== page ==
And yes, I am aware of the irony that this post and many others like it at richardbarron.net fall to some degree in the category of “look at me.” In my own defense, however, I would add that I have always made an effort, and not a small one mind you, to populate my journal entries with more substance than typical Facebook wall posts. After all, a blog entry like this almost certainly has more to offer than a Facebook status update simply because the status update is limited to 420 characters.
Substance. That’s my story and I’m sticking to it. I want to give more to my readers than just “at sea world lol,” or that I clicked on the “Like” button somewhere. In fact, I’ll say right now that I don’t give crap one what you like, and I seriously doubt that you care what I like. To that end, of course, I don’t click the “Like” button.
Some people tell me they don’t have time to read my blogs, or any blogs, but then I see them on Facebook, spending literally hours doing nothing more than looking to see if anyone is paying attention to their posts, which are almost always bullspit, something so vague and incoherent that they think it will provoke you to respond so they are at the center of it all just for a few seconds.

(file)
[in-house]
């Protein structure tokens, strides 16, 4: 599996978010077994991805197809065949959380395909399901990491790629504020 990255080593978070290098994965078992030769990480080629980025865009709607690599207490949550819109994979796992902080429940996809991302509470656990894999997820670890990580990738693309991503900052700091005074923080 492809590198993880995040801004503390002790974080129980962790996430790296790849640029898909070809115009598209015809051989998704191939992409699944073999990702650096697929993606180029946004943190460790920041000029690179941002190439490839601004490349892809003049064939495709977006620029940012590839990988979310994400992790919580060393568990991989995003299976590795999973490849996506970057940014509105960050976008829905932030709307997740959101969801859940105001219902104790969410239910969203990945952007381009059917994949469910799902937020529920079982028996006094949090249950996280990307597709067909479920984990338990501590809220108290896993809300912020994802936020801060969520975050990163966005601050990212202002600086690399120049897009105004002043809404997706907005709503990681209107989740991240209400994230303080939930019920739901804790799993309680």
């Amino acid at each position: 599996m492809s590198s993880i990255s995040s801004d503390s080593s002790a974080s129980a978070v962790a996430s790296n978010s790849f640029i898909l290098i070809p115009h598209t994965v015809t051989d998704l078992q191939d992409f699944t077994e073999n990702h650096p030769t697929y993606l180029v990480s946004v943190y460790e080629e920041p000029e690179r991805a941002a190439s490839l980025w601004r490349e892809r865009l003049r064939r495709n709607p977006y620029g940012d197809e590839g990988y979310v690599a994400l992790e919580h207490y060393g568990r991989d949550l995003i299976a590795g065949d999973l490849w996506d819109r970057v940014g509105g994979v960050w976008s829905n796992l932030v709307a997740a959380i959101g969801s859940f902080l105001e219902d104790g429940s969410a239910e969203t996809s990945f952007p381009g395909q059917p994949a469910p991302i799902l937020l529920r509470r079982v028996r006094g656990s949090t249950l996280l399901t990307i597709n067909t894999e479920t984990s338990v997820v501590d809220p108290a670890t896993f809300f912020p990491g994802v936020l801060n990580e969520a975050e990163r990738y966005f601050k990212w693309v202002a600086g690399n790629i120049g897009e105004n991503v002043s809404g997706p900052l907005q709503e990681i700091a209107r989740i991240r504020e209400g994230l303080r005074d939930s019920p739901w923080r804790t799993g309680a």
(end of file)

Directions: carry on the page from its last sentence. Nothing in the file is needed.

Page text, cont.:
Some of my friends who were excellent bloggers, who had something to say, who I read and encouraged others to read, have stopped posting altogether, under the assumption that they can say what they want to their friends through Facebook, when in fact their voices are lost in this constant stream of noisy, irrelevant egochatter. I wish they would come back. I know at least I would very much enjoy hearing their real voices again. In fact, I challenge all my friends to renew their blogs, or even start blogs, and make them full of insight and valuable messages that bring us all closer to understanding the world around us. Do it now. I’m not too busy to read them.
We’ve all had our share of escaping-water emergencies, as well as our share of uncontained vomit calamities. Tonight we had one of the former, caused by the washing machine hose slipping out of the drain pipe. As I discovered this and told Abby, she casually said, “That happens sometimes.”
I got the shop-vac from the garage and sucked up all the standing water, then got the carpet shampooer out of the “terrible room” (sidebar: Abby nicknamed it that because it was the dumping ground for all our junk, but recently we’ve been trying fruitlessly to call it the sewing room) and suctioned on the carpet for half an hour. So now while it’s wet to the touch, at least it doesn’t squish out loud when we step on it.
One mistake I made in this semi-comical procedure was that I didn’t empty the shop-vac before I slurped up all the wash-water, so its container created a slurry of water and grit from previously vacuuming our cars, and when I went to dump it in the bathtub, it immediately clogged the drain with a grey substance that looked very much like a prop from a horror movie, possibly titled, “Oklahoma Septic Terror.”